ATLANTA — During the most recent legislative session, state lawmakers proposed 615 pieces of legislation. Of those, 305 bills passed with Gov. Nathan Deal signing the vast majority of them into law. Some became law upon the governor’s signature, while a large number take effect on July 1, the start of the state’s fiscal year. A summary of some of the major bills set to take effect July 1:
The Georgia Safe Carry Protection Act, criticized by one group as the “guns everywhere” bill, expands where licensed carriers can take their weapons and includes varying rules affecting bars, churches, schools and government buildings. Under House Bill 60, licensed carries can bring their guns into government buildings that don’t have metal detectors or security guards screening visitors. School districts are now able, if they so choose, to allow some employees to carry a firearm on school grounds under certain conditions. Lawmakers removed any mention of bars from this section of law, which means guns are permitted unless a bar owner posts a sign saying otherwise. For places of worship, the assumption is still that guns aren’t allowed but lawmakers gave religious leaders the ability to say they are OK.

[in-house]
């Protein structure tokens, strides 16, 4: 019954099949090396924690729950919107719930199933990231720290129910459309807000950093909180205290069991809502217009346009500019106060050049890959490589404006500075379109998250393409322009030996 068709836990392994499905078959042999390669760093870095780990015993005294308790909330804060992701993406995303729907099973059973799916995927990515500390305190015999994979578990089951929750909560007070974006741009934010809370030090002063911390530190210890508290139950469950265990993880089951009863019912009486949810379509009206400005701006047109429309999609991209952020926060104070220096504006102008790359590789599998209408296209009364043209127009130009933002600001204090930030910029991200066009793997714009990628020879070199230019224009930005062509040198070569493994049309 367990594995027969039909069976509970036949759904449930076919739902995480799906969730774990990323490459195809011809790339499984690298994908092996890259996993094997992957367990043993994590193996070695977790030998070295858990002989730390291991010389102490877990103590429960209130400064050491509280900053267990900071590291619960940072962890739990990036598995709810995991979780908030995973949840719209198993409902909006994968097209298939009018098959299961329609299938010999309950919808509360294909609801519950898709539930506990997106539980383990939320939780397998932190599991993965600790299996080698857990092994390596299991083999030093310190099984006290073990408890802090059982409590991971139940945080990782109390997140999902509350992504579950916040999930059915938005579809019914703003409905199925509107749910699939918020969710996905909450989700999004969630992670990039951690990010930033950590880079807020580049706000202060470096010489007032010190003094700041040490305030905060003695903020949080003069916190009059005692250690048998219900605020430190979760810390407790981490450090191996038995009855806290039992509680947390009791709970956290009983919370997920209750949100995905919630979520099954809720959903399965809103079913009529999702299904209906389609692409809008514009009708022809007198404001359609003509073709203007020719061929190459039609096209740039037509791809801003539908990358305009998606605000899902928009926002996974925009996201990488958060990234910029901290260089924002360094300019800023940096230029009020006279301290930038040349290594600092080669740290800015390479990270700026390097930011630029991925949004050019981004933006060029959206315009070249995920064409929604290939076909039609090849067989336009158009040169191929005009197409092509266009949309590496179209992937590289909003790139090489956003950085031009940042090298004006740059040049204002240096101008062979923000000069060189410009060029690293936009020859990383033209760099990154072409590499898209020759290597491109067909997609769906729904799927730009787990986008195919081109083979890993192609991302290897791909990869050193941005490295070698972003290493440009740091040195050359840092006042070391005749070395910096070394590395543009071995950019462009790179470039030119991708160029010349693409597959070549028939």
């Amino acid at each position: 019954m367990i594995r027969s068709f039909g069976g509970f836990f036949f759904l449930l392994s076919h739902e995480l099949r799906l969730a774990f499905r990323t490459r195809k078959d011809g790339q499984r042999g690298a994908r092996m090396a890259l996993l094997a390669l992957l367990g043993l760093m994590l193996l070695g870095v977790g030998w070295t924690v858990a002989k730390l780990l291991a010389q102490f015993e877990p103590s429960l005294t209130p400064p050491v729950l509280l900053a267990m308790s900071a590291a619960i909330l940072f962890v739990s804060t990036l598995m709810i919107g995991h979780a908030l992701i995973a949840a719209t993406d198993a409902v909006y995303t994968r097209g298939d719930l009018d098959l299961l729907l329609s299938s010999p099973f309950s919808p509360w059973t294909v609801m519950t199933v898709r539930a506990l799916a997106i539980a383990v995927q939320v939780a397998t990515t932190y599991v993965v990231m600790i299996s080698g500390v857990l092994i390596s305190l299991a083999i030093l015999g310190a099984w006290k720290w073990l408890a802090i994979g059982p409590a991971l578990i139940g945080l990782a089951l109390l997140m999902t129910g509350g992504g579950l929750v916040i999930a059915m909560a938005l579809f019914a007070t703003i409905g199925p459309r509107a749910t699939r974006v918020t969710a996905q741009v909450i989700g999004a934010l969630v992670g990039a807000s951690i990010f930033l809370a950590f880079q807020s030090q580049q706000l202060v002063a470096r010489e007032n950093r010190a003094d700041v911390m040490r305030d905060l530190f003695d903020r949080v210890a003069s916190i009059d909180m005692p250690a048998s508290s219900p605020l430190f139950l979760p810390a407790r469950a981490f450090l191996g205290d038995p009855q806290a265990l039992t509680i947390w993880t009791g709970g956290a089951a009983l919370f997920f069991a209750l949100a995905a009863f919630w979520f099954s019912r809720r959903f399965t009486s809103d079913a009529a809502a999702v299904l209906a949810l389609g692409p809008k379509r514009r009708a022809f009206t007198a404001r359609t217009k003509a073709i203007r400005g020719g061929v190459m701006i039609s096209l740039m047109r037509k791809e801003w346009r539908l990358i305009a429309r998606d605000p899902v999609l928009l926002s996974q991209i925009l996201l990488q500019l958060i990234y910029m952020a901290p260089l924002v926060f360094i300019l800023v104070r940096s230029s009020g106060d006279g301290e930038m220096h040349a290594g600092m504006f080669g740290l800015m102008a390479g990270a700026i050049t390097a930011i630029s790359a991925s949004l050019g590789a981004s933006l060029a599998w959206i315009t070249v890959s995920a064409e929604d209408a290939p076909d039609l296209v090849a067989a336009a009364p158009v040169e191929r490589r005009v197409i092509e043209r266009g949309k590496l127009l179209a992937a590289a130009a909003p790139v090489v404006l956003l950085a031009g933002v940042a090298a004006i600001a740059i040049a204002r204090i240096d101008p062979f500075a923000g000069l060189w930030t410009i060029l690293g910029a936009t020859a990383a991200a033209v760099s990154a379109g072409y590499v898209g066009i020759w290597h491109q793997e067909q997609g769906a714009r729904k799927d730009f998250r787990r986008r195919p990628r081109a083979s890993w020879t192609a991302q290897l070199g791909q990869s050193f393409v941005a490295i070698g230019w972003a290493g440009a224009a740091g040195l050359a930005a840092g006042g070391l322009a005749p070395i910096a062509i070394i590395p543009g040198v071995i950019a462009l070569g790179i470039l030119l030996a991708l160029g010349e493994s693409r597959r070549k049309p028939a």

House Bill 990 limits the governor’s ability to expand Medicaid under the federal health care law, something the governor has already said he doesn’t want to do. The legislation forbids state government from changing the income eligibility rules and thereby enabling more people to join the program without legislative approval.
House Bill 697 establishes the Zell Miller Grant for technical college students. It provides full tuition coverage for those technical college students eligible for the HOPE Grant who maintain a 3.5 grade-point average, with the goal of attracting students back to the system. The technical college system’s enrollment had dropped after changes were made in 2011 to the overall HOPE program. Republicans had argued the changes were needed to keep the program afloat for future generations.